@JeremyBloom11
"2 types of people..Leaders and Victims. Leaders figure out ways to solve issues/problems while victims look 2 place blame."
April 10, 2012

It’s your startup. You’re the person in charge. Congratulations... now don’t blow it! Do NOT morph into every manager and executive you’ve ever hated. Do NOT become the type of “leader” who gets ahead in the traditional corporate world by enshrining mediocrity and exterminating talent. A burning entrepreneur must be a new type of CEO and demand similar innovation from the core team. (BTW, org charts make great kindling for your flame!)

The Who gave us one of the saddest and truest lyrics in rock history: “Meet the new boss. Same as the old boss.” However, the burning entrepreneur won’t get fooled again!

Having a CEO’s command begins even before you become one, becoming a category of behavior throughout your career. Mark Pincus, the CEO of Zynga, riffed on the phrase “be the CEO of your job” in a board meeting a year or so ago. It stuck with me and I’ve thought about it many times since.


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 @JeremyBloom11
"2 types of people..Leaders and Victims. Leaders figure out ways to solve issues/problems while victims look 2 place blame."
April 10, 2012

It’s your startup. You’re the person in charge. Congratulations... now don’t blow it! Do NOT morph into every manager and executive you’ve ever hated. Do NOT become the type of “leader” who gets ahead in the traditional corporate world by enshrining mediocrity and exterminating talent. A burning entrepreneur must be a new type of CEO and demand similar innovation from the core team. (BTW, org charts make great kindling for your flame!)

The Who gave us one of the saddest and truest lyrics in rock history: “Meet the new boss. Same as the old boss.” However, the burning entrepreneur won’t get fooled again!

Having a CEO’s command begins even before you become one, becoming a category of behavior throughout your career. Mark Pincus, the CEO of Zynga, riffed on the phrase “be the CEO of your job” in a board meeting a year or so ago. It stuck with me and I’ve thought about it many times since.

The NY Times did a great “corner office” interview with Mark titled “Are You a C.E.O. of Something?Among other things it explored the idea of being the CEO of your job. Fred Wilson, also an investor in Zynga, wrote a post in 2010 titled “Empowering Your Team” that talks about one aspect of this. But Fred left out a great example from one of Mark’s earlier companies, Support.com, which really nails this concept.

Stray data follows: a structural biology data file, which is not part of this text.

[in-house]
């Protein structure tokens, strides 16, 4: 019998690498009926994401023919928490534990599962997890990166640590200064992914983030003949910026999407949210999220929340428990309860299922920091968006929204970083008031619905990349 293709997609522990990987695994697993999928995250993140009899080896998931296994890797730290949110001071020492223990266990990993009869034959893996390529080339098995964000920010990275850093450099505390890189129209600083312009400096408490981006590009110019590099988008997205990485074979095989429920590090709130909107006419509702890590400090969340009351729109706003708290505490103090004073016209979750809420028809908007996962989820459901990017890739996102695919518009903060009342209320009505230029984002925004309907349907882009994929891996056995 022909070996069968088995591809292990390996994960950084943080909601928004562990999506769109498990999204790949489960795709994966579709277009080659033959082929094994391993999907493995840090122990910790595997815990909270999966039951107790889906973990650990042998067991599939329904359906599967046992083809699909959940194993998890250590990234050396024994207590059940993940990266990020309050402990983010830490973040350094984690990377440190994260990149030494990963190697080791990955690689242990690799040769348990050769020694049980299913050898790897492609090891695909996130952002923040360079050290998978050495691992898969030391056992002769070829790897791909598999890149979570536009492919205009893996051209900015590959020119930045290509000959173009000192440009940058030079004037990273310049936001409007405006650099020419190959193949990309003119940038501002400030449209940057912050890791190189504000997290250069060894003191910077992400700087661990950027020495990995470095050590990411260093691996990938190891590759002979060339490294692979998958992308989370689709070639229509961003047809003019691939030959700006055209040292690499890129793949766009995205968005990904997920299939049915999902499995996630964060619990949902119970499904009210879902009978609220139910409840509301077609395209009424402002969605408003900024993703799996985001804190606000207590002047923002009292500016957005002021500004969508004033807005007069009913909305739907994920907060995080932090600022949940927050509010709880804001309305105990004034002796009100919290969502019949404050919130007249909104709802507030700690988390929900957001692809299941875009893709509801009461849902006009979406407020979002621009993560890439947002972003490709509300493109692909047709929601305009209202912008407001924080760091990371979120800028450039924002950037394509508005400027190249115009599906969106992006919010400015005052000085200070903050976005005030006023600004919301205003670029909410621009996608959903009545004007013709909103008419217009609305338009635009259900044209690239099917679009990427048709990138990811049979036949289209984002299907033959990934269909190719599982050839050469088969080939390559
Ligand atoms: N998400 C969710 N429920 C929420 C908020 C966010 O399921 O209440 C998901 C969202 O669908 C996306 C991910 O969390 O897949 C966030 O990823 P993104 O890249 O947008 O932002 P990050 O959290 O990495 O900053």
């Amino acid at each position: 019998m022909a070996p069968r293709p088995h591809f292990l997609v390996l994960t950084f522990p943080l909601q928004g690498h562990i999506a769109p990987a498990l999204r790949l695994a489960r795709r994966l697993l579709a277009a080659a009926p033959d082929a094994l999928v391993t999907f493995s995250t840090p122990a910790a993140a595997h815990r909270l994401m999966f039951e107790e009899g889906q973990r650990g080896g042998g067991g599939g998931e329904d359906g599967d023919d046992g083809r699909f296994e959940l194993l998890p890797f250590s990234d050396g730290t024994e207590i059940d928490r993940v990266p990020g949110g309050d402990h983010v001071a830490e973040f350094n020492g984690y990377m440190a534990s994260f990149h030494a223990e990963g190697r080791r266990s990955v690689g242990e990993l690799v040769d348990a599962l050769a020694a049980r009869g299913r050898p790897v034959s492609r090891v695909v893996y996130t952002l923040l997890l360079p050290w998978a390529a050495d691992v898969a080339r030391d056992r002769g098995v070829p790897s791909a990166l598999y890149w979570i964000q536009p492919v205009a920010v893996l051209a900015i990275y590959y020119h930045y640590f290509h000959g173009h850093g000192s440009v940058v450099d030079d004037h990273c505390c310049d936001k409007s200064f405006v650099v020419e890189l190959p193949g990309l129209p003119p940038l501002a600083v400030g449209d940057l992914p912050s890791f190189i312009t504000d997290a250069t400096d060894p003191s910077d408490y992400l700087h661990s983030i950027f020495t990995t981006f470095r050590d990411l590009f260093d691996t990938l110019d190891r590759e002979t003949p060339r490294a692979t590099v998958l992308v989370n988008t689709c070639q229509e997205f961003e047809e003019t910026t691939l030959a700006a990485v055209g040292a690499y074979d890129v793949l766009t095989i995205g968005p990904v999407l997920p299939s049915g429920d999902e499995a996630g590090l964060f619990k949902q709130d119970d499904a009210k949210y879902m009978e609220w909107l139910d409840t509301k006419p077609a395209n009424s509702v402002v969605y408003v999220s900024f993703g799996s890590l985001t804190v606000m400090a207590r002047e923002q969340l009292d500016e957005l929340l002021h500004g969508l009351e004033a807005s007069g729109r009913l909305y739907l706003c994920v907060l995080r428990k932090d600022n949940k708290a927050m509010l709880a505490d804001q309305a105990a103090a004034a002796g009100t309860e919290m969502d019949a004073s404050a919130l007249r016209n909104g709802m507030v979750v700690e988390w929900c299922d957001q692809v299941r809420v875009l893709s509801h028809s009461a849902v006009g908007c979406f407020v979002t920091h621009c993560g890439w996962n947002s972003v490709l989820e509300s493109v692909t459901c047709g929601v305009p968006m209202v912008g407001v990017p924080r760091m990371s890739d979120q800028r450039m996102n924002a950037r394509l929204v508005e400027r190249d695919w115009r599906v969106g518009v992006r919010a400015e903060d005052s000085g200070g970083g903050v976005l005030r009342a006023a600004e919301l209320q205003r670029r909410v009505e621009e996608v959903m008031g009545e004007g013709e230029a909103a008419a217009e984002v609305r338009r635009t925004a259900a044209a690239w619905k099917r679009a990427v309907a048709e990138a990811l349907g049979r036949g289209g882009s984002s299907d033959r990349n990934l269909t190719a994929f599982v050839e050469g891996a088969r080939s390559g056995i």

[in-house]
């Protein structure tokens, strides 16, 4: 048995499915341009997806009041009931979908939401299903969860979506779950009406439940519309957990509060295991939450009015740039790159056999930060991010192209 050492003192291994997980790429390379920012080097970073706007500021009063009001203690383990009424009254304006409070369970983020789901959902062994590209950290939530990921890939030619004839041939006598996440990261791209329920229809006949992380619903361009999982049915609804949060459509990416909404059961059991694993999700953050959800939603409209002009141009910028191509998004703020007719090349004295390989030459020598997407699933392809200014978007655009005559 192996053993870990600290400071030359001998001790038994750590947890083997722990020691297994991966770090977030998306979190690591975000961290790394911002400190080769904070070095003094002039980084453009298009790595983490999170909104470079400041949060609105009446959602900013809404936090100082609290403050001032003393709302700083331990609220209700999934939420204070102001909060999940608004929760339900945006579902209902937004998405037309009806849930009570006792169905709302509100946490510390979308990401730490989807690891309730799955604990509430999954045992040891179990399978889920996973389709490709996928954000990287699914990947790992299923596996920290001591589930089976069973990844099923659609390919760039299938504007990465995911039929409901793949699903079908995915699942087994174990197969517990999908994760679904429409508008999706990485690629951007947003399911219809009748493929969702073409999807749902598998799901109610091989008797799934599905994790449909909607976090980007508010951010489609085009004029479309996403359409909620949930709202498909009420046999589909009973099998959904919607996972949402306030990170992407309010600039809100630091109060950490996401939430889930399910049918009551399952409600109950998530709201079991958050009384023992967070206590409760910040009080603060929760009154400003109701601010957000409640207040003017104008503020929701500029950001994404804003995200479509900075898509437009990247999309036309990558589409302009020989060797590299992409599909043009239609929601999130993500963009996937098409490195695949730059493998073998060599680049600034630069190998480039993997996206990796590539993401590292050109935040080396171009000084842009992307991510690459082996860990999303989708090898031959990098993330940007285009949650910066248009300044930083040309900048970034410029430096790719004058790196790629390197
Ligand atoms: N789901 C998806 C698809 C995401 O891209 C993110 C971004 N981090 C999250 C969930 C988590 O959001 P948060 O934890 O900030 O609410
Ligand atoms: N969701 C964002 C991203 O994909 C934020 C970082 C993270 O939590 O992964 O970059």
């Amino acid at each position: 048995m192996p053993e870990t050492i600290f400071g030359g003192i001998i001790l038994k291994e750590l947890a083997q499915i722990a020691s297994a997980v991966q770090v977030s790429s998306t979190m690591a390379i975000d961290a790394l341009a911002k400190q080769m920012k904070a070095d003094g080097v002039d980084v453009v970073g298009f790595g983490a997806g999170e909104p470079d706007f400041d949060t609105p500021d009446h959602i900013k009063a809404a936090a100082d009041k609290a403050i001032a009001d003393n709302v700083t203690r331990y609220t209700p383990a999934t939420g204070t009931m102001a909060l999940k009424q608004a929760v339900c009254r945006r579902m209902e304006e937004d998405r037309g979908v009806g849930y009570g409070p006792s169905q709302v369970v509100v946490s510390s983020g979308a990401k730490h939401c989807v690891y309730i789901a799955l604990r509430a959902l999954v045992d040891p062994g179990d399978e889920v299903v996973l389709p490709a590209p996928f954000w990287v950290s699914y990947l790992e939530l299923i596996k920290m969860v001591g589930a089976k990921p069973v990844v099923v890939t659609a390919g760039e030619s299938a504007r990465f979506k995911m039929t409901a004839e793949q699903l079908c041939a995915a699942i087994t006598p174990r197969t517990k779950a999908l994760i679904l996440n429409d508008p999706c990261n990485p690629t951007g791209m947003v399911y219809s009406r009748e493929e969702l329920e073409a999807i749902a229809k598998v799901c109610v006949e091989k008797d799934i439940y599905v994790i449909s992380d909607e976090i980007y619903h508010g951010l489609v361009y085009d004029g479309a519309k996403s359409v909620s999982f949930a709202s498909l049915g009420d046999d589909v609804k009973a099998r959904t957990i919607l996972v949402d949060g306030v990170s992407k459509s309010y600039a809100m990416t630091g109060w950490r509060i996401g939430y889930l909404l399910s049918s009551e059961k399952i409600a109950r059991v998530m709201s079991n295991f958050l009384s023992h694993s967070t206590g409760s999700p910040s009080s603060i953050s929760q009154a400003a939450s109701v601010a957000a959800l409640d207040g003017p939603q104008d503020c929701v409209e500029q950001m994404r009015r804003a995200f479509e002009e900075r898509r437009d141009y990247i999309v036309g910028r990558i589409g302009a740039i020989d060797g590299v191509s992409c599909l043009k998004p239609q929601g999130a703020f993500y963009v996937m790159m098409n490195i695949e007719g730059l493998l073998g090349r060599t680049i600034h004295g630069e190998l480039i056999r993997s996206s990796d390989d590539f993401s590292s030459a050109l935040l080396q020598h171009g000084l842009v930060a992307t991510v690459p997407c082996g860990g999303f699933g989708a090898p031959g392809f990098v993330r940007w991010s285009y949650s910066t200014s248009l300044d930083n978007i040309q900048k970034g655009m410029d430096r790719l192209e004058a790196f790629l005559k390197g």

“We had this really motivated, smart receptionist. She was young. We kept outgrowing our phone systems, and she kept coming back and saying, “Mark, we’ve got to buy a whole new phone system.” And I said: “I don’t want to hear about it. Just buy it. Go figure it out.” She spent a week or two meeting every vendor and figuring it out. She was so motivated by that. I think that was a big lesson for me because what I realized was that if you give people really big jobs to the point that they’re scared, they have way more fun and they improve their game much faster. She ended up running our whole office.”

Instead of spending a lot of his time solving the problem, or setting up a committee to spend a month figuring out the phone system, or asking someone more senior to the receptionist to figure it out, he gave her the responsibility of solving the entire problem. He anointed her “CEO of her job.” As the receptionist, she was the one who felt the most pain from the inadequate phone system and was probably in the best position to figure out a solution.

I work with CEOs every day. So I’m naturally wired to encourage them to be CEO of their own job. While this is pretty meta, it’s an important starting point as I already think this way all the time. I’m certainly not perfect and have moments where I just jump in and try to solve a specific problem, but most of the time I let the CEOs be CEO. However, when I contemplate that type of managing-the-details behavior, I realize I haven’t done a good job of encouraging the CEOs to make everyone in their organization CEO of the job. Some CEOs do this naturally and, not surprisingly, these are generally the highest-achieving companies.

Applying these practices to your situation, consider the following questions: If you are the CEO of an entrepreneurial organization, do you encourage everyone in the company to be CEO of their job? Is this culturally (and functionally) acceptable? Do they get rewarded for taking risks and succeeding (or failing) like you do? If not, would they be more effective if they did?

Finally, if you applied the lens of “be the CEO of your job” not just to your techniques in managing others, but to your own job, would you behave any differently?

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